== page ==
• My question would be this: Which parts of the gun require an FFL license to manufacturer other than for personal use? I can certainly see that the lower receiver of an AR would require an FFL. I am pretty sure a rifle scope and rifle sling does not require an FFL. How about a dust cover or buffer spring? I do not plan to manufacturer parts, but it would be interesting to know.

  4. Other than the production of homebuilt firearms, the above discussion has not reached the ears of the politicians in California, New York, New Jersey, Connecticut, Maryland or D.C.

    Further, it is probably NOT legal to had a stick to a machine shop and have them mill out a receiver for you. (Other parts are OK.) The ATF raided and closed shops engaged in “build parties” where the shop supplied the tools and the partiers provided the materials, the ATF deeming that such practices made the equipment owner an unlicensed firearms manufacturer.

    • Seems to me that if the machine is set up and programmed all you have to do is show up with the aluminum billet. You pay them to rent their machine and show you how to insert the billet properly. They go have some coffee while you push the ON switch and watch your lower receiver appear, remove it from the machine, and thank them on the way out the door. There is no way they could be considered as the manufacturer of the piece, they were not even in the room when it happened.

      The beauty of 3D printing in this form is that once you have programmed the machine it does everything the same way, every time, no matter WHO pushes the on button.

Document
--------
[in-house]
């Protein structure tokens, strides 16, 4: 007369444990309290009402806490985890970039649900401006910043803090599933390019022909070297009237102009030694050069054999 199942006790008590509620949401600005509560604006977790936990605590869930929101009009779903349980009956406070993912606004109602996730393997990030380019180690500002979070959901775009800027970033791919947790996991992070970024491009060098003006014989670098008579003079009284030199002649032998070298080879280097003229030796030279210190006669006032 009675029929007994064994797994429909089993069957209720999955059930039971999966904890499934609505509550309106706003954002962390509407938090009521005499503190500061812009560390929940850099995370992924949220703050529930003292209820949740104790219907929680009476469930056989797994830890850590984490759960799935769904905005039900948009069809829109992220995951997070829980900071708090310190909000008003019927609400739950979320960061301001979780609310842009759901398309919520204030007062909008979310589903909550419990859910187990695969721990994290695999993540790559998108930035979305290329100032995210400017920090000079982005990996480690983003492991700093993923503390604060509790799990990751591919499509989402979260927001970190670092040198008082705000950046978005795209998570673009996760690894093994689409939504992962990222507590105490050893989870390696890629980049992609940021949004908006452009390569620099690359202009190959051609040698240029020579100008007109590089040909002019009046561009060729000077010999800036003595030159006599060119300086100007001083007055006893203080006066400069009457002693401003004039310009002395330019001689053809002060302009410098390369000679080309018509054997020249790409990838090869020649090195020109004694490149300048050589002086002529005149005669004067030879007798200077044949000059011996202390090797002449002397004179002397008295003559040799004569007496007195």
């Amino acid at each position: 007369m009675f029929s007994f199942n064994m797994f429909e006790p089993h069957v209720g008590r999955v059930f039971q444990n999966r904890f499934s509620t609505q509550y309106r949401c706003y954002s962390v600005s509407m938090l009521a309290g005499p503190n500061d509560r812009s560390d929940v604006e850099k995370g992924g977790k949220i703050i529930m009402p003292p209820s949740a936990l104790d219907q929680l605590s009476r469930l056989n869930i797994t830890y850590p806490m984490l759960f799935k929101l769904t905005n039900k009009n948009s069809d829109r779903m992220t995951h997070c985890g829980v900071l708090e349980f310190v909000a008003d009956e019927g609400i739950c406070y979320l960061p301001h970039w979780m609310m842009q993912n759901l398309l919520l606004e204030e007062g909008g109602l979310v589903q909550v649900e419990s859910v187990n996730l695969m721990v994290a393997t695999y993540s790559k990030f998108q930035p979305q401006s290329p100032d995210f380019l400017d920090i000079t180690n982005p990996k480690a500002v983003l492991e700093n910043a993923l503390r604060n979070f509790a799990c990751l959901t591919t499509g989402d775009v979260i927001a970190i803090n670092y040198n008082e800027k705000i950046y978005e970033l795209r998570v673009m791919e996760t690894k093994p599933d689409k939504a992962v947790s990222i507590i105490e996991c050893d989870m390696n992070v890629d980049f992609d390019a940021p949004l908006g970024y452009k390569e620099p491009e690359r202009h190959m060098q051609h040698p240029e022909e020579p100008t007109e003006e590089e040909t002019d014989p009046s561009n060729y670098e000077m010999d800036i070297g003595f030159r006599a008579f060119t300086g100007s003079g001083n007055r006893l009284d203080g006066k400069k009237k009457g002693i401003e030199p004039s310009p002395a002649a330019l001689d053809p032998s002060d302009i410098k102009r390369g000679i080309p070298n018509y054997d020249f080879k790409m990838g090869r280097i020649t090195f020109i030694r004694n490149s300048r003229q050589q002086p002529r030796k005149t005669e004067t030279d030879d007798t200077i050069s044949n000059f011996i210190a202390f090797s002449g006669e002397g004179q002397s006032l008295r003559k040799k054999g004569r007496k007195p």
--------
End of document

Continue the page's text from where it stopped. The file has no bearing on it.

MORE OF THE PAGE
• I am a CNC machinist, and I can tell you it’s NOT that easy. You need to set up the tools, set up the fixtureing to hold the work-piece, pick up your home position and tool offsets…lots of things can go wrong. Unless it is a machine dedicated to doing one task, and one task only (a la “Ghost Gunner”), CNC machines are not for people who haven’t the faintest idea what they are doing. Not trying to be discouraging, but I can just envision lines of people showing up at CNC shops asking to use their equipment. I guarantee, if they aren’t turned away due to company safety policy, they’ll be turned away because they don’t have a clue as to how to use the machines and no shop owner or foreman in their right mind is going to risk having some rube crash a machine that costs thousands of dollars. If you’re mechanically inclined, you can convert a commercial mechanical machine to CNC (I plan to convert my Chinese Sieg X2 from Harbor Freight eventually). If that is your route, I STRONGLY suggest taking some college level courses – either online or on campus – in CAD/CAM as well as CNC programming. Oh, and the software isn’t cheap either (either decent CAD/CAM software or CNC controller software that is worth a darn). Or, build a reprap (3D printer) for $300-$600 and print your guns in ABS plastic. You can get reprap slicer software that converts 3D drawings in STL format to G-code that actually runs the printer for free.